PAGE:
The tech we couldn't live without in 2021
CNN Business Staff
(CNN) -- Supply shortages are everywhere. New smartphones have been hit by shipping delays and video game consoles are almost impossible to find. But as we do each year, the staff at CNN Business is reflecting on the tech, services and apps that made a big impact on our everyday livesin2021 — not just the most sought out products on holiday wish lists that may be hard to come by.
Here's what impressed our editors, reporters and producers the most — and not onlyhelped us survive 2021 but also brought some joy during another tumultuous year.
Lenovo smart clock
Lenovo Smart Clock ($29) is a cheap, basic alarm clock that allows me to leave my phone in the other room before bed and not check it right when I wake up. I was worried at first that it wouldn't go off and I'd be late for work, but it has always worked. And it's been great to create that distance from my phone. Whenever I need to really focus on a writing task without distractions, I also throw on Freedom, a free website blocker, for a set time period. It's been a huge help and prevents me from checking social media and other websites that tend to suck up my time. — Nathaniel Meyersohn, retail reporter
B The Method
During yet another year of working from home when my movement consisted of walking from my couch to my desk and back again, Lia Bartha's pilates app, B the Method, has been a huge boost to my mental and physical health. The range of class formats and times makes it easy to take a 15-minute midday cardio break from work or to wind down at the end of the day with an hour of slower, more meditative movement. An annual subscription costs $159.99 (or $17.99 per month), and the app has totally made me appreciate exercising from home. — Clare Duffy, tech writer
Philips Smart Hue light bulbs
The thought of having your lightbulbs connect to your WiFi, at first, seemed completely useless to me. But I've become a huge fan of Philips Hue smart light bulbs (starter kits start at $59) and controlling my apartment's lighting with just my phone. It makes moving through the apartment a lot easier, even if it makes me a bit lazier. — John General, video producer
I used to bike daily, but with two little kids, it's nearly impossible to find time to go out on a ride. This year I dedicated myself to getting back on the bike, at least indoors. In May, I bought a Peloton ($1495, plus $39 monthly for classes), and it has truly been life-altering. I've been using it most days every week for a quick workout, and my husband — who was initially skeptical of the purchase — has also become a devotee. Eight months later, we're in noticeably better shape and really glad to be back in a healthier routine. — Rachel Metz, senior tech writer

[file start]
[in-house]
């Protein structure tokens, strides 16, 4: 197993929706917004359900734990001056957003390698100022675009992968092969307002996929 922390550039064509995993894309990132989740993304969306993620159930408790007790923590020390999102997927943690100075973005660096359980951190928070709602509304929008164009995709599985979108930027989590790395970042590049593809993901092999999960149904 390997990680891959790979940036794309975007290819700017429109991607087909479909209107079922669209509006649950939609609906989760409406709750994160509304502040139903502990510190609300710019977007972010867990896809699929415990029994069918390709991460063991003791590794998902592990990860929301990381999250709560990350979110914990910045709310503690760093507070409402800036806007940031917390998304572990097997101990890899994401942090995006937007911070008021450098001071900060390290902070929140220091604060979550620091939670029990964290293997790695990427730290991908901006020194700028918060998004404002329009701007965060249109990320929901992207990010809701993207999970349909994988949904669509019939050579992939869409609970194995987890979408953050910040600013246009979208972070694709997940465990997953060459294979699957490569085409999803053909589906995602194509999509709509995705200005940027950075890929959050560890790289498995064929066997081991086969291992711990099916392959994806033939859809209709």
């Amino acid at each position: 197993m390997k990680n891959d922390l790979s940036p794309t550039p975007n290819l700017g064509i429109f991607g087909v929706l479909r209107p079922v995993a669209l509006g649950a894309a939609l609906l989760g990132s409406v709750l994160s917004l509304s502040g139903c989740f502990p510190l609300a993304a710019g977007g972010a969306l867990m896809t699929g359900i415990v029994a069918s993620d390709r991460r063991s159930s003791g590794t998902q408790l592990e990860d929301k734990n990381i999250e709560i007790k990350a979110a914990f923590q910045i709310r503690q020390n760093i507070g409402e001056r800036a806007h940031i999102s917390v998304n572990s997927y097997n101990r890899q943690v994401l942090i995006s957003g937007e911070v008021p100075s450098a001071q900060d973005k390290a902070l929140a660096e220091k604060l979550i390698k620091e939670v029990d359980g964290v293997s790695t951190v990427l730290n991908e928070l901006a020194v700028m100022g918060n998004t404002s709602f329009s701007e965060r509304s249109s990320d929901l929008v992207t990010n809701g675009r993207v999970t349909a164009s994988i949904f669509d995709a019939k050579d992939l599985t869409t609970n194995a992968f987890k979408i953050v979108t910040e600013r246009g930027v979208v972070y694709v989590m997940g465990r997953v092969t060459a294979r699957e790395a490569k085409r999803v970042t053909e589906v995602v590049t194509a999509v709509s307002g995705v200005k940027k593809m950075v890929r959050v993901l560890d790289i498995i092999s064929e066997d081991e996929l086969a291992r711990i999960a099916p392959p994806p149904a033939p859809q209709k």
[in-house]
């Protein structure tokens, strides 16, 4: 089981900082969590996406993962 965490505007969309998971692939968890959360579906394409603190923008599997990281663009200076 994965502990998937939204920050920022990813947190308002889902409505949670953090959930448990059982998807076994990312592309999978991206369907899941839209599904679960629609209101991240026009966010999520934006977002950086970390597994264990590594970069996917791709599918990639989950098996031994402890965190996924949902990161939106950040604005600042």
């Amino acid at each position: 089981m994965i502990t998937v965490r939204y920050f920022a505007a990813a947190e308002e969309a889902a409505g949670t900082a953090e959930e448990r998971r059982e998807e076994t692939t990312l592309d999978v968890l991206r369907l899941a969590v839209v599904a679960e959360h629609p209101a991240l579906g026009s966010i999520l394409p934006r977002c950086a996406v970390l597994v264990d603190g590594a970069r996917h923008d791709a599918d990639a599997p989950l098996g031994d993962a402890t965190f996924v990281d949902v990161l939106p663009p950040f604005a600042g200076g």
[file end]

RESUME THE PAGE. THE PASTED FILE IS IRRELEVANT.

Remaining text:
I stole my dad's old GoPro Hero 5 Session ($699)that he wasn't using, and it's been a great gadget to have during Year 2 of the pandemic. I largely swapped bars and restaurants for outdoorsy California activities because of business closures and safety concerns. That's made for some good Rishi's-eye-view movies of fun backpacking, camping and kayaking trips. GoPro has newer models on its website, too, but I've loved this version. — Rishi Iyengar, tech writer
Common Sense Media app reviews
For many families, mine included, handing over a tablet to little fingers to get through the days inside has become a necessity. But I felt much better about how my son spent his screen time this year thanks to Common Sense Media's apps reviews. The organization researches, rates and reviews apps, TV shows and books, weighing in on what's age appropriate and the best options for growing minds. I swapped a handful of apps for ones that encourage imagination play, problem solving and building — apps he loves and actually learns from. — Samantha Kelly, senior tech editor
As someone who chronically loses their keys in between couch cushions, I'm glad to have a button that can tell me my item is exactly three feet northwest from my current location. Apple's AirTags ($29 each) can be fastened to keys, cars, bookbags, remotes and other things you might want to track down. Its precision finding feature has saved me so much time and many headaches. — Jennifer Korn, writer
Whirlpool side-by-side fridge
Some people mark the pandemic by lockdown periods. I mark it by refrigeration equipment. In year one, we panic bought a large chest freezer and shoved it in the corner of our small galley kitchen to stockpile all the food we couldn't fit in our lousy 20-year-old fridge. Then, in a burst of post-vaxx optimism, we ditched the freezer — only to have our busted old fridge break. A bleak period of heightened mini-fridge scarcity followed before we somehow scored a Whirlpool side-by-side refrigerator ($1700) during the supply chain crunch. Whirlpool: Enough space to support the good times and the bad, side-by-side. — Seth Fiegerman, tech editor
Google Nest Hub
Putting a screen on a smart speaker makes it so much smarter. The Nest Hub (on sale for $59) is primarily a digital photo frame that intelligently displays photos from recent events and anniversaries but it also syncs with Google Photos and is easy to manage. It also works with Google's video calling app, Duo, and if you put it on a bedside table, it's an unobtrusive smartphone replacement if you're trying to kick your phone addiction without missing an alarm. — David Goldman, managing editor
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